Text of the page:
246
246
A rare set of six gold dognose rattail teaspoons and six two-pronged forks , maker's mark CR beneath a crown, struck thrice on each, circa 1700
Estimate
8,00012,000
LOT SOLD. 11,875 GBP
JUMP TO LOT
246
A rare set of six gold dognose rattail teaspoons and six two-pronged forks , maker's mark CR beneath a crown, struck thrice on each, circa 1700
Estimate
8,00012,000
LOT SOLD. 11,875 GBP
JUMP TO LOT

Details & Cataloguing

Important English Furniture and Silver

|
London

A rare set of six gold dognose rattail teaspoons and six two-pronged forks , maker's mark CR beneath a crown, struck thrice on each, circa 1700
the terminals engraved 'DHarbin', later fitted case
11cm 4 ¼ in long
5oz 10dwt 171,05 gr.
Read Condition Report Read Condition Report

Literature

The rarity of surviving early gold spoons and forks is discussed by Norman Gask, 'A Gold Charles II Pocket Cutlery Set and Three Gold Trifid Spoons,' Apollo, August 1949, p. 34.

Catalogue Note

While the identity of 'D Harbin', the name engraved on the terminals of these spoons and forks remains obscure, the place of their manufacture is also open to conjecture. When they appeared as part of Montague, 1st Lord Swaythling's collection at Christie's on 6 May 1924 (lot 52), they were described as 'Dutch, early 18th Century.' The fact that the maker's mark was, and remains, unidentified adds further to the mystery. It has to be said, however, that the pattern is typically English of about 1700.

The Harbin family of Newton Surmaville, near Yeovil, Somerset (a group of whose silver was sold at Sotheby's, London, 18 December 2007, lots 173-180), were certainly wealthy enough to own gold objects of this kind. Of course, a number of other Harbins were living at the period in question including Thomas and Agatha Harbin whose daughter Dorothy was christened at St. Martin in the Fields, London, on 1 January 1687, and John Harbin whose daughter, also Dorothy, was christened at St. Philip, Barbados, on 10 November 1730. Another possible candidate is Jane D'Harbin, the widow of Cesar Autard De Bragard, a major in the Prussian army who died at Wesel, Westphalia, in 1725. Shortly afterwards Mrs D'Harbin, a Huguenot refugee, was in England where she died, described as 'Jane D'Harbin or D'Herbin alias D'Autard de Bragard, Widow of Wesel.' Her will, translated from the French and proved in London on 8 January 1726, mentions two schedules (now apparently lost) one of which 'begins with a silver Porringer and ends with a large Tureen' and the other which 'begins with a silver Candlestick called Martinet and ends with a three footed [?]'. She also bequeaths 'a little Trunk of Tortoise Shell garnished with silver' (National Archives, PROB 11/607, 1-47).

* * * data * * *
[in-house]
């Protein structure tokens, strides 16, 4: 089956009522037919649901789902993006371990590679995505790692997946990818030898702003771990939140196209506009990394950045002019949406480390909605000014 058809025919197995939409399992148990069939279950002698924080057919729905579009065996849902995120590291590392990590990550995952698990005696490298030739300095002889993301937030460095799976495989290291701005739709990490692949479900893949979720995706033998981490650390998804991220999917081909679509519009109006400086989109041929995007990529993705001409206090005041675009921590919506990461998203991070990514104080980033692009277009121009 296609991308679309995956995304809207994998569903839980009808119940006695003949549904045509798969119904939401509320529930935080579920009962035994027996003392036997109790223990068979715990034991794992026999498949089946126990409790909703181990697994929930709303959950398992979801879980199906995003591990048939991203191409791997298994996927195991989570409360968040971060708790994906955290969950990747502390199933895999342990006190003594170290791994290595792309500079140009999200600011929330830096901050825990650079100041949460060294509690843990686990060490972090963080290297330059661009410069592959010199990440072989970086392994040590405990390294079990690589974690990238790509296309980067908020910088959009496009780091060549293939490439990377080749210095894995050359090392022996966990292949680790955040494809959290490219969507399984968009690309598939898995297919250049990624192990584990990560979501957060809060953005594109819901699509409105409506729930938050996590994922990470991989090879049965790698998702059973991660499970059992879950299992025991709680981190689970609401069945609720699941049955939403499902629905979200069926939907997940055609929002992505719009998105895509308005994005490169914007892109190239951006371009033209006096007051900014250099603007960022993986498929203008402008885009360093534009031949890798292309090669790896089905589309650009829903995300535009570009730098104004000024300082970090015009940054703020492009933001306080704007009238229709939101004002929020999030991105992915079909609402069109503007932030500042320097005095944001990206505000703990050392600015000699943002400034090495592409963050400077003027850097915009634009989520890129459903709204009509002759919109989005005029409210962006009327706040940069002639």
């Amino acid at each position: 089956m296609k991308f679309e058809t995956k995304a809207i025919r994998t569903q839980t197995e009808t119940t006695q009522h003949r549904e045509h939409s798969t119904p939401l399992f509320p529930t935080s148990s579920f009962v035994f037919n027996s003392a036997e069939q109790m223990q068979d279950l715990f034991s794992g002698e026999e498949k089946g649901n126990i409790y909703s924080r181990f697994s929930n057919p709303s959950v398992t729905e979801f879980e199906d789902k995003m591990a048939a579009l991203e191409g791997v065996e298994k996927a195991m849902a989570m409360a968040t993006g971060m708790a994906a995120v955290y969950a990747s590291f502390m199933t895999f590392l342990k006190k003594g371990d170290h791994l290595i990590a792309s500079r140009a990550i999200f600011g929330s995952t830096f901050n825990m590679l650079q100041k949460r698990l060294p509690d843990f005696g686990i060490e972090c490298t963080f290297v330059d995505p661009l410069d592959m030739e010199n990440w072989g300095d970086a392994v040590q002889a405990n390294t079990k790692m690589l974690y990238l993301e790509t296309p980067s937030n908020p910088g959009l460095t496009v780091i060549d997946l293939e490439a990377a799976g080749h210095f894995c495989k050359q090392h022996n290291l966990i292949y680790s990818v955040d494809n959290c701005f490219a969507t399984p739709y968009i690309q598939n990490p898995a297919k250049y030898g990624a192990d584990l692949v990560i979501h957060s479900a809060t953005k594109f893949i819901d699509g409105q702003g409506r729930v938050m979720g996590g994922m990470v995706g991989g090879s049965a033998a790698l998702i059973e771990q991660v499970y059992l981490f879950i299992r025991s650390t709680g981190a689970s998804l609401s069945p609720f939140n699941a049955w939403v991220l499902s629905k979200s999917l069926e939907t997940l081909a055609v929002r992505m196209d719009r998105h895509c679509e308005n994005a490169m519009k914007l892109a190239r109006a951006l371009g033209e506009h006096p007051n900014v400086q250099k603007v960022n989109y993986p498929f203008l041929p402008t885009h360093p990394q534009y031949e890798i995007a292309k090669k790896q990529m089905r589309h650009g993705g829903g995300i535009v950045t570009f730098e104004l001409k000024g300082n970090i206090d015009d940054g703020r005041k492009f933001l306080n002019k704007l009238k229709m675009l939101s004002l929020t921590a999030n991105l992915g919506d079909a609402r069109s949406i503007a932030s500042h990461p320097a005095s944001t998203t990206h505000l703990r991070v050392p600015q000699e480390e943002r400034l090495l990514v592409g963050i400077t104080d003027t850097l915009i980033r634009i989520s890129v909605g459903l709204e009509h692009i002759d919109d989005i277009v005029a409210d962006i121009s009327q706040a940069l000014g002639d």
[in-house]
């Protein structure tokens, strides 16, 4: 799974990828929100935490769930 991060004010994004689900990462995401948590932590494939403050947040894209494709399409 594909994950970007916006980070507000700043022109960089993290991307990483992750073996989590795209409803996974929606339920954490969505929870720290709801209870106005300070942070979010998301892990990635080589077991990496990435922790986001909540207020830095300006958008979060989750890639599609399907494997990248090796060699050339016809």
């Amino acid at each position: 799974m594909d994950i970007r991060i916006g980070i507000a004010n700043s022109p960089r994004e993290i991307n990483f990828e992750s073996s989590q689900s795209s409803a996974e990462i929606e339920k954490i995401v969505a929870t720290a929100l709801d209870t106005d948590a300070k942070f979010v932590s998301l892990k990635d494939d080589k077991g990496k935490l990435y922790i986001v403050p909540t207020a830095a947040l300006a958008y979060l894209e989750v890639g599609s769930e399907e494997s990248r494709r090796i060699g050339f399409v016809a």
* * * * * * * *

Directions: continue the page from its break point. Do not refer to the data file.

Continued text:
Important English Furniture and Silver

|
London